|The First Third Wish (Little Gems) by Ian Beck|
|Category: Dyslexia Friendly|
|Reviewer: Margaret Young|
|Summary: A young fairy's first assignment nearly results in disaster, but sometimes mistake can result in happy ending as well. A lovely book for developing readers.|
|Buy? Yes||Borrow? Yes|
|Pages: 86||Date: September 2013|
|Publisher: Barrington Stoke ltd|
|External links: Author's website|
This is a lovely story of a lost wish. Cobweb has bungled her very first assignment, losing the third wish meant for a kindly woodcutter. She managed to replace it with a spare, but her job will not be complete until the missing wish is found and returned. It seems a lost wish is very dangerous indeed as it gives the finder an unlimited supply of wishes - and not all people are careful what they wish for. As luck would have it though, the wish has found its way just to the place where it most needed, where it will result in a true happily ever after, not only for the young man who finds it, but for many others as well.
This is a lovely story for girls who love fairies and princesses, but it is so much more than the typical fairy tale with the helpless princess and heroic prince. The princess is not at all stereotypical. She doesn't wait on a dashing hero to rescue her, but sets about rescuing herself. But everyone needs a little help sometimes and in this case it comes from a kind young man who loves the stars and astronomy as much as she does, and just happens to be having wonderful luck with wishing coming true.
I loved the idea of having a princess interested in astronomy instead of something like needlework or keeping everything tidy. I liked the idea of her having a mind of her own and helping herself rather than waiting for rescue as well. This is a nice story where goodness is rewarded, but what I liked most of all was that it all came about due to a mistake. We all make mistakes, and sometimes what seems like a disaster at the moment may work out for the best in the long run. What a lovely message for young children. The illustrations are as magical as the text. They resemble shadow puppets and really add another layer of enjoyment to this wonderful little book.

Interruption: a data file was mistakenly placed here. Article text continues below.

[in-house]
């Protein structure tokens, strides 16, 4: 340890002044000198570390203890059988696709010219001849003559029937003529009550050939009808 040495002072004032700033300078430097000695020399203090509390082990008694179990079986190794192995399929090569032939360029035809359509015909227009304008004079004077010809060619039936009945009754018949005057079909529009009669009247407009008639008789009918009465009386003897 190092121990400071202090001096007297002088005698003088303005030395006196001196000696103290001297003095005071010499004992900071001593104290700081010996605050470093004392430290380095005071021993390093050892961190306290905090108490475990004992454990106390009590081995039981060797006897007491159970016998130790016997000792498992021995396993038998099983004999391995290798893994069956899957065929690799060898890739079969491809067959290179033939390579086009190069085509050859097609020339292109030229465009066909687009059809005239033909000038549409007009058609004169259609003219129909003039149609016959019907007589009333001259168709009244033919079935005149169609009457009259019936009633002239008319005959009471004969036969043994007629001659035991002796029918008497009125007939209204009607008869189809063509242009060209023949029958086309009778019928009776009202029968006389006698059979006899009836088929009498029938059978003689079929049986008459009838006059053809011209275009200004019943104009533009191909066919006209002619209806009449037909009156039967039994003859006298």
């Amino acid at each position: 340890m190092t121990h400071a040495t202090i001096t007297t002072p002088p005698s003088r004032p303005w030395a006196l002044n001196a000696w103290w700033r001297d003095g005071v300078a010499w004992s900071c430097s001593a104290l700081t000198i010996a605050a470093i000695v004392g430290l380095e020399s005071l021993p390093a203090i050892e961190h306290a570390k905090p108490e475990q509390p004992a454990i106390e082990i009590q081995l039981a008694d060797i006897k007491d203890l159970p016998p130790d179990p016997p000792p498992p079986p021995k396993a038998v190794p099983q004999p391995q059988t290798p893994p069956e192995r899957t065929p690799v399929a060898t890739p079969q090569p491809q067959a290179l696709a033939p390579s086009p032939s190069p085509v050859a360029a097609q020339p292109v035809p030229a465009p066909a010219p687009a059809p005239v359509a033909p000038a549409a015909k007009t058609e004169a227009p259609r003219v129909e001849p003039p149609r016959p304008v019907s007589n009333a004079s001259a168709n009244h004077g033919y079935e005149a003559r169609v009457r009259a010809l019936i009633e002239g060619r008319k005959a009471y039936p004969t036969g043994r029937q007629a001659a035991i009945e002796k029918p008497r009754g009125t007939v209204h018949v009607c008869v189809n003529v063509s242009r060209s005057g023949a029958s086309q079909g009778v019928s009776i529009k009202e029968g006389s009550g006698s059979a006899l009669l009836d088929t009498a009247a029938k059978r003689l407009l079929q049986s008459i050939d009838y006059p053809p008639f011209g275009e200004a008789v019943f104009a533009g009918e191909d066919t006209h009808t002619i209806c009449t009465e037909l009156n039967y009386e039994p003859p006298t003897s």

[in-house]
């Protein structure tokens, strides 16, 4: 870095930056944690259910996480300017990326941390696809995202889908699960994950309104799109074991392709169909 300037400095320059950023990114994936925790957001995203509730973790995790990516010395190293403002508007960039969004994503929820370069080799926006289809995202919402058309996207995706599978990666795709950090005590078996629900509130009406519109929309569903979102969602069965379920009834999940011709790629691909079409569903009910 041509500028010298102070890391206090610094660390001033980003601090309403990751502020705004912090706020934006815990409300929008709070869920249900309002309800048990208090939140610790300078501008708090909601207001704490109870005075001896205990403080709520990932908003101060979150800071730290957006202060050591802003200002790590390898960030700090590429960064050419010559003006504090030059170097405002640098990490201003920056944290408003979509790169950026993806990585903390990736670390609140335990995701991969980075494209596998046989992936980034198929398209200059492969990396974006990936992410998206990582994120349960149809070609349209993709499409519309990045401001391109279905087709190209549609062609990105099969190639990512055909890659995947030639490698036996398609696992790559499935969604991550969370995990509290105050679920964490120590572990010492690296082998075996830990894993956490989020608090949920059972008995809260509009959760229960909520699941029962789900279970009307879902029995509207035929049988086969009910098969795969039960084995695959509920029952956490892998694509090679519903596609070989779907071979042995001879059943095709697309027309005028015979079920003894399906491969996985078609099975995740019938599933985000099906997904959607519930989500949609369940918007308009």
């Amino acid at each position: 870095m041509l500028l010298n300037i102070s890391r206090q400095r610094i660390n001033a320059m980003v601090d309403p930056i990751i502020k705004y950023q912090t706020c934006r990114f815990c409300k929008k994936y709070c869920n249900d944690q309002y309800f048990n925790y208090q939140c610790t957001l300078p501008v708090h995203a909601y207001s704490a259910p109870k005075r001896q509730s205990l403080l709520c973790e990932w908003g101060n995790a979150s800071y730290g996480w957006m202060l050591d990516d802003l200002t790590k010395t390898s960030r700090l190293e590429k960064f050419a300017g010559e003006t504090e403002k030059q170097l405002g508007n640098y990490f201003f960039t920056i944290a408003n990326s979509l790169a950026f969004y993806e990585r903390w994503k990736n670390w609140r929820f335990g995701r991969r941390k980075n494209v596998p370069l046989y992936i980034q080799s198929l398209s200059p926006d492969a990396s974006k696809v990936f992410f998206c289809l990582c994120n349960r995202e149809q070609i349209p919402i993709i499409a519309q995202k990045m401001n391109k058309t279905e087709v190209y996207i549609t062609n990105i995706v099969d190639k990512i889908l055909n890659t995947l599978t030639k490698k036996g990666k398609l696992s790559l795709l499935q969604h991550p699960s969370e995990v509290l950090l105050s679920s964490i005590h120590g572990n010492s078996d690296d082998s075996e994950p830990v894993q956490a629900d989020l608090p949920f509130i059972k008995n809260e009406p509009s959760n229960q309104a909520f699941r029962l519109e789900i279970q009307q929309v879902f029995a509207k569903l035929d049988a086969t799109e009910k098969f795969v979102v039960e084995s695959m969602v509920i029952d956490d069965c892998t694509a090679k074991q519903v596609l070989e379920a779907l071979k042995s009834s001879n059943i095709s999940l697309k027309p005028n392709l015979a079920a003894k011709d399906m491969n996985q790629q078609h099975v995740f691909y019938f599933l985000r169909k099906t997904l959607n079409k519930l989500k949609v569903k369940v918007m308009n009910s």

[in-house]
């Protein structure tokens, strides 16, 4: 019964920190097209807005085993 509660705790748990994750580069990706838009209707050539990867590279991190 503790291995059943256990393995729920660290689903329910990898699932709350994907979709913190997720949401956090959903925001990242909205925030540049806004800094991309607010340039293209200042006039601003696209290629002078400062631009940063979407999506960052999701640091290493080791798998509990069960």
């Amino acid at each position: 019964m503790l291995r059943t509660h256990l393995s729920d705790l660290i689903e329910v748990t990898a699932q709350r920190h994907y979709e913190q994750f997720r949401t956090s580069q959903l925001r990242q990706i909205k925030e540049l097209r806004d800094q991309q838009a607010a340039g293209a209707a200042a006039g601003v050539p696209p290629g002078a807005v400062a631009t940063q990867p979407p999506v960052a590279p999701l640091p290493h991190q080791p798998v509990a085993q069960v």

This book is part of Barrington Stoke's Little Gem's line for developing readers. This series is designed to support children taking their first steps to independent reading, whether they are dyslexic or not. Working with a team of experts in the field, Barrington Stoke have developed their own font which is especially designed to make reading as easy as possible for children with dyslexia. They also print all of their books on a thick, off white, non-glare paper to minimise distractions which can make reading more difficult. Although created as dyslexia friendly, this format makes reading easier for all children. My own son has often commented on how much easier it is to read these books, making reading into a truly enjoyable experience for young children.
Little Gems books have all the features of Barrington Stoke's books for older children, but are designed for a younger age group. The easy to read text, high quality illustrations and exceptionally high interest stories give these books a wide interest range, with a relatively low reading age. Little Gems have a reading of age 6. They are recommended for children from 5-8 with average reading abilities, and ages 7-10 for struggling readers. I think this book fits very well into these age guidelines, but would suggest considering it for children as young as age 4 as a read aloud story. While this book is perfect as tool to help children develop literacy, it is good enough to easily become a bedtime favourite as well. Little Gems describes this book perfectly - it really is a gem.
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You can read more book reviews or buy The First Third Wish (Little Gems) by Ian Beck at Amazon.co.uk
You can read more book reviews or buy The First Third Wish (Little Gems) by Ian Beck at Amazon.com.
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